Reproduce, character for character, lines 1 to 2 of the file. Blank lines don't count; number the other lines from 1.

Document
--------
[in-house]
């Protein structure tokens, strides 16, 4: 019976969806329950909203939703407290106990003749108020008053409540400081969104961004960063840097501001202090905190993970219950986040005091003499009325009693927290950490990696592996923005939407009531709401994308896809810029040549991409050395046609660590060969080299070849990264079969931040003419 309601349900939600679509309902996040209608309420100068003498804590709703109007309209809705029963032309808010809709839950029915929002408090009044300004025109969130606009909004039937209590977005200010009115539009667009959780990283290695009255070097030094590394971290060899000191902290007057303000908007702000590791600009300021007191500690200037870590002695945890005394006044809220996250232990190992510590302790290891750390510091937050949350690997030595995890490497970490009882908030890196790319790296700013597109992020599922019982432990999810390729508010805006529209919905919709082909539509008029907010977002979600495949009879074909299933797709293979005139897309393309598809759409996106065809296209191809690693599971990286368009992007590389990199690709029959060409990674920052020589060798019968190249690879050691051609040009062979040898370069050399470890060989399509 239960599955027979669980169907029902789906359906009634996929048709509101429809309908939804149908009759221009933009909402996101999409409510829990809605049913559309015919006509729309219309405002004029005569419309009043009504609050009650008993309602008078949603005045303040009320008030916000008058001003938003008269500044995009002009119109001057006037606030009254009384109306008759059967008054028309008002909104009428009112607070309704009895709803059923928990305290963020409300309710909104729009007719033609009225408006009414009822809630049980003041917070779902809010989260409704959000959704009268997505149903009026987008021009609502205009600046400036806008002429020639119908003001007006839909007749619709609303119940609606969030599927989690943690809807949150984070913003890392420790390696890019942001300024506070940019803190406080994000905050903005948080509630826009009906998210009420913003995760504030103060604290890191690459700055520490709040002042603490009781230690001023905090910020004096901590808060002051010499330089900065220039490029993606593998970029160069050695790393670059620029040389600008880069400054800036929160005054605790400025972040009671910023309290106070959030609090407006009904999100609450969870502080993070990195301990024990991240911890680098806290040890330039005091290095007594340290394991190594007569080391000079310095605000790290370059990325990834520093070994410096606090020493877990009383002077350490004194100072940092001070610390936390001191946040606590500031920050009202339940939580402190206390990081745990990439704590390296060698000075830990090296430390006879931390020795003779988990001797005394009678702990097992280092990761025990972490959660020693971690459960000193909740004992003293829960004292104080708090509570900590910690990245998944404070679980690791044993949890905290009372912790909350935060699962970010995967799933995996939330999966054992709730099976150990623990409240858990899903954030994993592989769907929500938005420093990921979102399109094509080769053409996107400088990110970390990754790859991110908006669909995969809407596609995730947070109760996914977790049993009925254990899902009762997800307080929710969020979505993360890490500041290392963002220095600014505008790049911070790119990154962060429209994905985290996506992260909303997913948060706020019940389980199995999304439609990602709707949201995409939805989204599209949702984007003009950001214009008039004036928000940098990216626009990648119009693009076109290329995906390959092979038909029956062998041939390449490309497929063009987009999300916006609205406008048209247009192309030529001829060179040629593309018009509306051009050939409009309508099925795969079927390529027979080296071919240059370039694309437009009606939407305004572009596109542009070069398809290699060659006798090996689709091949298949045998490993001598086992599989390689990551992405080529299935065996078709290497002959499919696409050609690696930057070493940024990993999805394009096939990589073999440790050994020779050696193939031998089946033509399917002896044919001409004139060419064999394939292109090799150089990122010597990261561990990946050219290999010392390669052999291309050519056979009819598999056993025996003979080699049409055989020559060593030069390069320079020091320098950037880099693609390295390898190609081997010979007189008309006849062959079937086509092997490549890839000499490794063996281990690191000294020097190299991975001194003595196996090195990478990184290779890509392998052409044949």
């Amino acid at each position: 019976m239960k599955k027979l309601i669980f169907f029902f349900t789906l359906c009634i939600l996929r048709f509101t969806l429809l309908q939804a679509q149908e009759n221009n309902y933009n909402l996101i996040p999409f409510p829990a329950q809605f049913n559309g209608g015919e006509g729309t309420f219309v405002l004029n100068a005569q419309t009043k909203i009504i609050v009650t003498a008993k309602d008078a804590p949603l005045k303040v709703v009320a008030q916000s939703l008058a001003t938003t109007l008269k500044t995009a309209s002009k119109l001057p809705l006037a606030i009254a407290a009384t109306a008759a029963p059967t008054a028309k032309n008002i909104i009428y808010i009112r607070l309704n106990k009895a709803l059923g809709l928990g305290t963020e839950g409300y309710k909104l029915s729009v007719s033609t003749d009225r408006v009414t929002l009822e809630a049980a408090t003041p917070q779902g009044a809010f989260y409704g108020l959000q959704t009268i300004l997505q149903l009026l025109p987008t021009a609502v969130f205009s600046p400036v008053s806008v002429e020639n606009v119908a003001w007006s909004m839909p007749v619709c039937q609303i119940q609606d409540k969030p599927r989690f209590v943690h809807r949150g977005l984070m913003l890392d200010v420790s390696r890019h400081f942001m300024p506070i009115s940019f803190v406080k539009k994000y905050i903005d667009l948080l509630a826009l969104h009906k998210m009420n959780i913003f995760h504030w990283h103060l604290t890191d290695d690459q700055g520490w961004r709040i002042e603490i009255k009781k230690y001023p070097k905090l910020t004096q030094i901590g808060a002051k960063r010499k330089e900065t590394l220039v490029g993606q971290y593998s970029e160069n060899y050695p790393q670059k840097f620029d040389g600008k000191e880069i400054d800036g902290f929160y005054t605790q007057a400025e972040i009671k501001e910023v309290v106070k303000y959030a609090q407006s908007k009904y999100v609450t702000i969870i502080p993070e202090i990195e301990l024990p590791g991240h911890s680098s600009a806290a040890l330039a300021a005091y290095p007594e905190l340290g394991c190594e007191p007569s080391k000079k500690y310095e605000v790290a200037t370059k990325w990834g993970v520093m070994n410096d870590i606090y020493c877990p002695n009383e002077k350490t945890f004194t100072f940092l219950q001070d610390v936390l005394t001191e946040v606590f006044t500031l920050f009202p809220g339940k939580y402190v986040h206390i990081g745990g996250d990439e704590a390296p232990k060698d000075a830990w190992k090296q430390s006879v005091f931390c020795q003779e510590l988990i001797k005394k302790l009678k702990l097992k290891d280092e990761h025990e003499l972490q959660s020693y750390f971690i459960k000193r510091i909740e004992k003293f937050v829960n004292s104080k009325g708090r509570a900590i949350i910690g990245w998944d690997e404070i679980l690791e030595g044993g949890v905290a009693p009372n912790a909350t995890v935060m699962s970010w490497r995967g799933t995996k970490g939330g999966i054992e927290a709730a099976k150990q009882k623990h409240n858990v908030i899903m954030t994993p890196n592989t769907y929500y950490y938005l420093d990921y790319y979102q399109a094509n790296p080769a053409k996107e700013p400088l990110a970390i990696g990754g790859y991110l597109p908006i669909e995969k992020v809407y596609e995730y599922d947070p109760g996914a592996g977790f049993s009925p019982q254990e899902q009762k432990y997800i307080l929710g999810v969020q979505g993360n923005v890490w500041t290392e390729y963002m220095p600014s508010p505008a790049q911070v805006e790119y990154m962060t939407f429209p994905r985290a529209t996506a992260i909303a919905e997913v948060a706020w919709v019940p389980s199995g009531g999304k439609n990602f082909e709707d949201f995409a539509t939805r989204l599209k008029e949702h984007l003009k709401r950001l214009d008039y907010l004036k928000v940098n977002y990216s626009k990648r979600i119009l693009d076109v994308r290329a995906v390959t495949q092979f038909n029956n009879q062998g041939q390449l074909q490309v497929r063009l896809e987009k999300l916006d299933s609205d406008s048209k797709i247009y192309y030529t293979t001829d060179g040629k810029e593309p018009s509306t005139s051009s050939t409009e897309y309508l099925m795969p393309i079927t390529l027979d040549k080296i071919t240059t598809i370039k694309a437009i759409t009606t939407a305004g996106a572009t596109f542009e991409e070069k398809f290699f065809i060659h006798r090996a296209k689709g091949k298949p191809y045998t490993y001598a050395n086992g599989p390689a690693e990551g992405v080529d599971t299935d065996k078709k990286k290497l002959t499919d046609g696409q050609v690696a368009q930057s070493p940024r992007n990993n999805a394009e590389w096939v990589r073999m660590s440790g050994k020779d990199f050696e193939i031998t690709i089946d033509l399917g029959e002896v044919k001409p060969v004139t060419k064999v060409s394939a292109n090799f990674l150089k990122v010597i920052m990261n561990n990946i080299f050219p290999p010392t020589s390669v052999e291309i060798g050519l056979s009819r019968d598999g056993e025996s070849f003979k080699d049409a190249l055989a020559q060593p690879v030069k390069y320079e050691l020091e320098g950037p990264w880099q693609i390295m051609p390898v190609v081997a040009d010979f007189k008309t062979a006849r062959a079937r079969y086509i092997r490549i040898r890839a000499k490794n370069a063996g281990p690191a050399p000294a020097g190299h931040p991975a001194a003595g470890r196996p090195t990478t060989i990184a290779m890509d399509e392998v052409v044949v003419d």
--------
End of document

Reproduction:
[in-house]
């Protein structure tokens, strides 16, 4: 019976969806329950909203939703407290106990003749108020008053409540400081969104961004960063840097501001202090905190993970219950986040005091003499009325009693927290950490990696592996923005939407009531709401994308896809810029040549991409050395046609660590060969080299070849990264079969931040003419 309601349900939600679509309902996040209608309420100068003498804590709703109007309209809705029963032309808010809709839950029915929002408090009044300004025109969130606009909004039937209590977005200010009115539009667009959780990283290695009255070097030094590394971290060899000191902290007057303000908007702000590791600009300021007191500690200037870590002695945890005394006044809220996250232990190992510590302790290891750390510091937050949350690997030595995890490497970490009882908030890196790319790296700013597109992020599922019982432990999810390729508010805006529209919905919709082909539509008029907010977002979600495949009879074909299933797709293979005139897309393309598809759409996106065809296209191809690693599971990286368009992007590389990199690709029959060409990674920052020589060798019968190249690879050691051609040009062979040898370069050399470890060989399509 239960599955027979669980169907029902789906359906009634996929048709509101429809309908939804149908009759221009933009909402996101999409409510829990809605049913559309015919006509729309219309405002004029005569419309009043009504609050009650008993309602008078949603005045303040009320008030916000008058001003938003008269500044995009002009119109001057006037606030009254009384109306008759059967008054028309008002909104009428009112607070309704009895709803059923928990305290963020409300309710909104729009007719033609009225408006009414009822809630049980003041917070779902809010989260409704959000959704009268997505149903009026987008021009609502205009600046400036806008002429020639119908003001007006839909007749619709609303119940609606969030599927989690943690809807949150984070913003890392420790390696890019942001300024506070940019803190406080994000905050903005948080509630826009009906998210009420913003995760504030103060604290890191690459700055520490709040002042603490009781230690001023905090910020004096901590808060002051010499330089900065220039490029993606593998970029160069050695790393670059620029040389600008880069400054800036929160005054605790400025972040009671910023309290106070959030609090407006009904999100609450969870502080993070990195301990024990991240911890680098806290040890330039005091290095007594340290394991190594007569080391000079310095605000790290370059990325990834520093070994410096606090020493877990009383002077350490004194100072940092001070610390936390001191946040606590500031920050009202339940939580402190206390990081745990990439704590390296060698000075830990090296430390006879931390020795003779988990001797005394009678702990097992280092990761025990972490959660020693971690459960000193909740004992003293829960004292104080708090509570900590910690990245998944404070679980690791044993949890905290009372912790909350935060699962970010995967799933995996939330999966054992709730099976150990623990409240858990899903954030994993592989769907929500938005420093990921979102399109094509080769053409996107400088990110970390990754790859991110908006669909995969809407596609995730947070109760996914977790049993009925254990899902009762997800307080929710969020979505993360890490500041290392963002220095600014505008790049911070790119990154962060429209994905985290996506992260909303997913948060706020019940389980199995999304439609990602709707949201995409939805989204599209949702984007003009950001214009008039004036928000940098990216626009990648119009693009076109290329995906390959092979038909029956062998041939390449490309497929063009987009999300916006609205406008048209247009192309030529001829060179040629593309018009509306051009050939409009309508099925795969079927390529027979080296071919240059370039694309437009009606939407305004572009596109542009070069398809290699060659006798090996689709091949298949045998490993001598086992599989390689990551992405080529299935065996078709290497002959499919696409050609690696930057070493940024990993999805394009096939990589073999440790050994020779050696193939031998089946033509399917002896044919001409004139060419064999394939292109090799150089990122010597990261561990990946050219290999010392390669052999291309050519056979009819598999056993025996003979080699049409055989020559060593030069390069320079020091320098950037880099693609390295390898190609081997010979007189008309006849062959079937086509092997490549890839000499490794063996281990690191000294020097190299991975001194003595196996090195990478990184290779890509392998052409044949």